Basically, the movie goes through the stages of Bobby's life-- from his childhood in The Bronx to writing a hit song (Splish Splash), to falling in love with and marrying actress Sandra Dee.  We see the singer soar, playing major venues with his trademark swagger, and then we watch as he dries up.  It's all fluff and only semi-true, but there's a scene that happens in the last twenty minutes or so which redeemed the film for me.

After a couple of years with no hits, Bobby reinvents himself as a hippy type, playing political folk songs.  He isn't very popular, and fans boo him from the stage.  The Ah-Ha moment happens when he's crying on his wife's shoulder and she says, "I know... People only hear what they see."  

After that, he performs one last show in Vegas, but walks out as the old Bobby Darin-- the one that knows how to croon, with a nod to his Emmy-winning Mack the Knife days.  But, instead of singing his old standards, he sings the political ballad that got him booed off the stage.  This time, however, he has pizzazz and he brings the crowds to their feet in applause.

You see, he gives the people what they want-- the successful, swinging Bobby Darin, and they give him their ears and hearts.  My friend, Michaela, once told another friend, "Listen, Sunday, you just tell people that you're amazing, and they'll believe it."  I've also heard the expression "Fake it 'til you make it."  I think all of these sentiments are useful when we think about what it takes to be successful.  

That's pretty much my two cents, but that expression is sticking with me.  I'm feeling the need to reinvent myself-- leave Norma Jean behind, if you will.

Wednesday, July 9, 2008

Age Appropriate Dressing

I went to the mall with my fourteen year-old niece and it occurred to me for the first time that I might be too old to dress the way that I do.  Is there a rule for what is appropriate for one to wear at certain ages?  When Vogue does their annual "How to Dress at any Age" issue, why don't they ever address this question?  

When Morgan was dropped off at my house today, she had on a GREAT pair of skinny jeans-- just what I've been looking for.  When I asked her where she got them, she said that she had just bought them at the mall, and that they were on sale, so away we went.  We ended up at Delia's, which for those of you who don't know, is mostly a catalogue (but sometimes a store) filled with fourteen to fifteen year-old girls looking like, well, like high-school girls.  And here I was hanging out with someone who is fifteen years my junior, and I'm buying the same clothes as her, albeit a few sizes larger.  Moreover, en route to Delia's, we stopped at a shoe store where Morgan bought a pair of GREY CONVERSE-- the exact replica of a pair I own.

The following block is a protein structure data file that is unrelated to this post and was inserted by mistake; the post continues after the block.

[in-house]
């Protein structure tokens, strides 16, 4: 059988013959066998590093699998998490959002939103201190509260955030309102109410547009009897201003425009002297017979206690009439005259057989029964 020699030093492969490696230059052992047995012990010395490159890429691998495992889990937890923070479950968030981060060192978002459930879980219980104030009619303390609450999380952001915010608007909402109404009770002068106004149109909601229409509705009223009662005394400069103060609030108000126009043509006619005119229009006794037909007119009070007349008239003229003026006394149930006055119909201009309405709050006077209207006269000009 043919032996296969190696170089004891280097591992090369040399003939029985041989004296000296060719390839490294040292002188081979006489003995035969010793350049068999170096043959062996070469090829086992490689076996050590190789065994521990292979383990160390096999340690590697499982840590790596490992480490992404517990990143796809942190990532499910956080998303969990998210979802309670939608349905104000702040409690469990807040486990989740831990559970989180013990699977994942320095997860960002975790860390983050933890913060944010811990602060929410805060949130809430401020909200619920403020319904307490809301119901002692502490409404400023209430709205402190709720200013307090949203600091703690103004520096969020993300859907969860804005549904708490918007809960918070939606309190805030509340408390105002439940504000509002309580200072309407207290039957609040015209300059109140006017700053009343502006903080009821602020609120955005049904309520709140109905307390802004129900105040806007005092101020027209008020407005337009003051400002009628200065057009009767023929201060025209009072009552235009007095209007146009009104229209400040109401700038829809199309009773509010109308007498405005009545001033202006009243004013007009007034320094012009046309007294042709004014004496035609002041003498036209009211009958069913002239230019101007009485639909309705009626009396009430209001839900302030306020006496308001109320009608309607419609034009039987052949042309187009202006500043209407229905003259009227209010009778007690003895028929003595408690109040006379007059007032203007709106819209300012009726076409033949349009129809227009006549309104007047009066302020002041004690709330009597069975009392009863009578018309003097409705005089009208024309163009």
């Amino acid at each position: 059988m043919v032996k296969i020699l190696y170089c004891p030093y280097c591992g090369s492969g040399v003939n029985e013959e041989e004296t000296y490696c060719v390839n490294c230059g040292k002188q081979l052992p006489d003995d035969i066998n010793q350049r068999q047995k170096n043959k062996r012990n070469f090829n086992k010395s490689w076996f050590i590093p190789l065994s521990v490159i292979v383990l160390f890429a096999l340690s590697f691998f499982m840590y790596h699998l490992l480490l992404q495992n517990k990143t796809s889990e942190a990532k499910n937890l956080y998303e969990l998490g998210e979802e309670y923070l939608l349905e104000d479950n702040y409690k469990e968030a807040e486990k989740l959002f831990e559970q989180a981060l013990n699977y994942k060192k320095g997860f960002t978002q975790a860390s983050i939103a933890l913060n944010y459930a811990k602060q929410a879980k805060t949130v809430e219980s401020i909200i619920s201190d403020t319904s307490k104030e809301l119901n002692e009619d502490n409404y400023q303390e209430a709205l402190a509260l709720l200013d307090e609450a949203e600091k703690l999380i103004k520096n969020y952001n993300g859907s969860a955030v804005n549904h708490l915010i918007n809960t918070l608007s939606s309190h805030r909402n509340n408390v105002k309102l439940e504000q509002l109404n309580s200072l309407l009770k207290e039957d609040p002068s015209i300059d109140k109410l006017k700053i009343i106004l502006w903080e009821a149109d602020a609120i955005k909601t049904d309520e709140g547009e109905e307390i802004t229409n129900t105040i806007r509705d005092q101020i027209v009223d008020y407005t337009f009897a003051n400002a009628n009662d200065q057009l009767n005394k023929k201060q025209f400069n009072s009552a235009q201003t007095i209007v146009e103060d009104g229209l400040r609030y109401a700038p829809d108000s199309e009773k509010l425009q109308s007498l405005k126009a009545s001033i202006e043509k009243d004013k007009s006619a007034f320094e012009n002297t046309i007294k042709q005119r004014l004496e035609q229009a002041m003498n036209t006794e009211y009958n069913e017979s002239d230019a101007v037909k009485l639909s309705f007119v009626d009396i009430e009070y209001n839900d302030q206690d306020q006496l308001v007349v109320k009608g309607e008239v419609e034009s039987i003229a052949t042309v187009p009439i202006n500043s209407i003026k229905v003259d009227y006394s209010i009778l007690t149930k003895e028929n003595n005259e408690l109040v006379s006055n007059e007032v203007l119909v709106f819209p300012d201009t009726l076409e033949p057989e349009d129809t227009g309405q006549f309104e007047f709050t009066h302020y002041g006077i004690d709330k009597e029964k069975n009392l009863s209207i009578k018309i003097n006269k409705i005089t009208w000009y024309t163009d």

So, the question is-- how should a 28 year-old woman (soon to be 29) be dressing?  I felt kind of silly when I walked into the mall and all the teeny-bopper girls started looking at me like I'm competition and the boys checked me out.  Maybe the skin-tight jeans, long earrings, and tank tops just aren't appropriate anymore.

But, then again, when I pointed out to my niece a pair of shoes I thought were cute, she exclaimed, "Ew.  You like old lady clothes."  Hmmm.

I found the recommendations below in an article about age dressing at the  It's okay but not that helpful in resolving these all important questions. 

Age 16-25
Experiment while you can. Don’t dress too old (note, not like Katie Holmes and Kate Middleton) and enjoy being girly (later on it just won’t work) with bows, frills and quirky layering. If you’re not girly, then you can still push your look to the extreme, whether you’re an indie, a punk or an emo. Don’t be too calculated and enjoy the freedom to be mismatched — it’s not a time to worry about subtlety.

Age 26-35
You can still have fun with clothes, but this is the time to learn how to take young fashion into the workplace. Look for belted cardigans, mix tailoring with soft fabrics, invest in one nice piece of jewellery and buy a good, but not too flashy, handbag.

Age 36-45
Girly no longer works, but don’t go too far the other way. Start tidying up the look with clean lines, but you can still go casual in nice jeans and a good cashmere knit. If by your mid-forties you can’t give up the short skirts, then wear them with opaque tights and flat shoes. Buy a good winter coat and don’t scrimp on the shoes and bags.

Age 46-55
Go for good quality separates that really flatter your figure. Wear simple blazers, stiffer fabrics for added structure (crisp shirts, pleat-front trousers) and dresses. Sleek and pulled together is the look. Avoid cheap, gimmicky jewellery and accessories, as well as “amusing” hair colours. It is worth getting your colours done to learn which shades suit your complexion.

Age 56-65
You can still follow trends, but learn to do it more subtly. Accessories are a great nod to a trend, a patent belt lifts an outfit without you having dramatically to change your look. Choose longer sleeves for covering the arms, and if your waist isn’t what it once was, then look for shapes that skim rather than cling. Grooming becomes more important — make sure that your hair is neat.

Age 65+
Have fun with large statement jewellery and find your glamorous side — printed silk scarves, luxurious blouses, simple wide-legged trousers and elegant evening wear. Look for opulent fabrics such as silk and velvet. Dress up the accessories, it’s amazing what a sparkly clutch bag can do for a simple outfit. Here.

Tuesday, July 8, 2008

Dancing around the world

My friend Christian sent me an email directing me to this video on youtube.  I have to say that watching it brought a huge smile to my face and I had to share it.  It's pretty fun to watch and joyful in its own right, but if you're like me and love to travel, then you should especially appreciate this:

If you happen to be curious about this Matt fellow, you can check out his website  Also, there's a story about him in The New York Times here